By Jim McDonald
An attempt to stereotype the Philippine preacher would be as foolish as to try the same with his American counterpart. It is true that he is greatly influenced by his culture; yet it is true his American brother-preacher is influenced by his society. The Filipino preacher is a distinct individual with his own special needs, idiosyncrasies, strengths, and weaknesses. He cannot be cast into a mold so that we know he needs “X” amount for support and that he will behave in a certain way. His needs are as diverse as are the needs of preachers here. Much misunderstanding about the Philippine preacher results because the particular one we are acquainted with does not seem to “fit” what we have heard about the preachers there.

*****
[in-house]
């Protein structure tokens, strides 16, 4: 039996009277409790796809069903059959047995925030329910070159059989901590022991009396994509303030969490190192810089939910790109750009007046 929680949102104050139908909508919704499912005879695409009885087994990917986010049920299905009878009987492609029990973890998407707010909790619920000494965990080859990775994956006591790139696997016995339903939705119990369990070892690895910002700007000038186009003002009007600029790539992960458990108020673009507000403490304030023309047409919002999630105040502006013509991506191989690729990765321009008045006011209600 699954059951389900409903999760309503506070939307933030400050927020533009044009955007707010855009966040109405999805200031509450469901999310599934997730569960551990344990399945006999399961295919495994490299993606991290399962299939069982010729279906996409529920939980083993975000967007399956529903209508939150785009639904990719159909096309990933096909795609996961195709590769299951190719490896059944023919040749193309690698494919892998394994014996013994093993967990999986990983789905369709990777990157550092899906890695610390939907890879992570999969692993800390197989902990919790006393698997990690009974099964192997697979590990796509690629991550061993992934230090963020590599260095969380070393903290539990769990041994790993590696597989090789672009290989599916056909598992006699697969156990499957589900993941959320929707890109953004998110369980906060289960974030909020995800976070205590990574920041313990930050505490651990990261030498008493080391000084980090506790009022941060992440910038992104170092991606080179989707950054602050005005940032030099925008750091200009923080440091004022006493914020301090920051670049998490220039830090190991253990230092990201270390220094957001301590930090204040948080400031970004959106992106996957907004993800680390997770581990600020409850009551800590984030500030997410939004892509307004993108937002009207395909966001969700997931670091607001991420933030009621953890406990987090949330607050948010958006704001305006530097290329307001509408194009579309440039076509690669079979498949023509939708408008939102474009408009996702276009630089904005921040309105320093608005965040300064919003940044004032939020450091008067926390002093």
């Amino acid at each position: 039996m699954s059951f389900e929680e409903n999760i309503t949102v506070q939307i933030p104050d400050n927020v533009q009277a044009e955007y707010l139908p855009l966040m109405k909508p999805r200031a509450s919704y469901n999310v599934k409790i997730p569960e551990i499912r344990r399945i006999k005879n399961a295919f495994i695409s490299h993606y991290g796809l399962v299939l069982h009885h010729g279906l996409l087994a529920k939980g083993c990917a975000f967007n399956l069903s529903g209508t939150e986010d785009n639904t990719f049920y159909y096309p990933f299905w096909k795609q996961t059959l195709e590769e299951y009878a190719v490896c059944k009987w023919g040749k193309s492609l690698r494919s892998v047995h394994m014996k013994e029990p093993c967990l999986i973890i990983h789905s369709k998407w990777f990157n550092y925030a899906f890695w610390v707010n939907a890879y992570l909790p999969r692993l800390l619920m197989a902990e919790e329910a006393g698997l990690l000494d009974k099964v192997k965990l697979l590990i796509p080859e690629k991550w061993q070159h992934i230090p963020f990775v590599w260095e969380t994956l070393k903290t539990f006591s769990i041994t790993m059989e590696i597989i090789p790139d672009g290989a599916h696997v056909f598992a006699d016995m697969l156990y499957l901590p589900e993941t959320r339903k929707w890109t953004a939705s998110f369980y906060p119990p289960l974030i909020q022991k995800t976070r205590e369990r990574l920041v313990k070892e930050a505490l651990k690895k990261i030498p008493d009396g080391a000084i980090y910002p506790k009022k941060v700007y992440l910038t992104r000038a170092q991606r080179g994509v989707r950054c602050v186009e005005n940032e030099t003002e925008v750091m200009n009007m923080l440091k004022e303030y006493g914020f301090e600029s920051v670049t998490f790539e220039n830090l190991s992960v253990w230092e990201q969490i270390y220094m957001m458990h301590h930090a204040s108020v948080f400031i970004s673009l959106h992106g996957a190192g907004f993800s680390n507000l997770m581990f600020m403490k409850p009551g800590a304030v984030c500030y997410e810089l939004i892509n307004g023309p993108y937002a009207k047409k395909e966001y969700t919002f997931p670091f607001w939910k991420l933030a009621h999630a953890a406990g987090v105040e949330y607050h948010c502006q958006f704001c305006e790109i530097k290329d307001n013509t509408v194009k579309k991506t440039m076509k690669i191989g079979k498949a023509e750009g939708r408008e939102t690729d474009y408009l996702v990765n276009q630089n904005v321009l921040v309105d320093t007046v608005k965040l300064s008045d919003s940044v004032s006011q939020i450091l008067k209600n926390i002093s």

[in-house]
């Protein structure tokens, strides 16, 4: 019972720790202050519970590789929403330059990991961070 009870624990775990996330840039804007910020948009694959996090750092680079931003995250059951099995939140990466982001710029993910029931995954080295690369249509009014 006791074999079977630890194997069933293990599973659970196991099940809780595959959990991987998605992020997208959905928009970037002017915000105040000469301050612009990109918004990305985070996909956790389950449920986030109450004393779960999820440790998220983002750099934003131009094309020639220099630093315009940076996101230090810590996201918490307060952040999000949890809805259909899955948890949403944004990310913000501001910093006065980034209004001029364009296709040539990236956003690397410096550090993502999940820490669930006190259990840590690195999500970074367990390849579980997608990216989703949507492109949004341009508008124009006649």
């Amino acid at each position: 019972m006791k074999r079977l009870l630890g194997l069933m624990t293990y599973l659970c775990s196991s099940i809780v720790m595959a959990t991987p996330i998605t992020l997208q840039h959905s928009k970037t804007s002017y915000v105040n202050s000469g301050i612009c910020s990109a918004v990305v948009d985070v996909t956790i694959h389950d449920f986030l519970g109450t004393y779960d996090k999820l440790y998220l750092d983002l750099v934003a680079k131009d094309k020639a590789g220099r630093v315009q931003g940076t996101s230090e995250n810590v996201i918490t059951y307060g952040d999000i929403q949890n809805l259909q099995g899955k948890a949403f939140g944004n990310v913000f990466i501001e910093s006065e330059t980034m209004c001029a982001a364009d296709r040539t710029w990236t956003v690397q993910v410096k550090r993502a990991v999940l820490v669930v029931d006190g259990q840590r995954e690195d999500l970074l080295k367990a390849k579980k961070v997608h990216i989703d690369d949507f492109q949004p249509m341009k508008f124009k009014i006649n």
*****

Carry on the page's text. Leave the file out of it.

Filipino preachers are impoverished, to be sure, but they are not ignorant. Education is greatly emphasized in the island nation and most attain high school educations and many go on to graduate from college. Philippine preachers are familiar with premillennialism, Calvinism, as well as most of the other “isms” of our time. In addition ;o this, he is familiar with the errors of the cults and denominations that are peculiar to his own nation. There are some eminently qualified men in almost every region one visits. There is a thirst for knowledge by Filipinos and this spills over to a thirst for knowledge of spiritual things emphasized in preachers among brethren there. Tracts, periodicals, and books all are avidly sought and hungrily devoured by them. Preachers or brethren here in the States who have books, especially debates on Calvinism, Pentacostalism, premil- lennialism, or Sabbatarianism and who would rather that those books be read and studied than to gather dust, would do well to seek out some “hungry-for-knowledge” brother there and send such books to him. The church in the Philippines is in an age of “inquiry,” of “zeal,” of “set for the defense of the gospel” much as characterized brethren in the early years of the restoration movement here in the States. Postage is expensive but books, Bibles, and tracts can be sent fairly reasonably by M-Bag (79″ per pound) slow to be sure, but one of the Filipinos’ qualities is patience they will wait.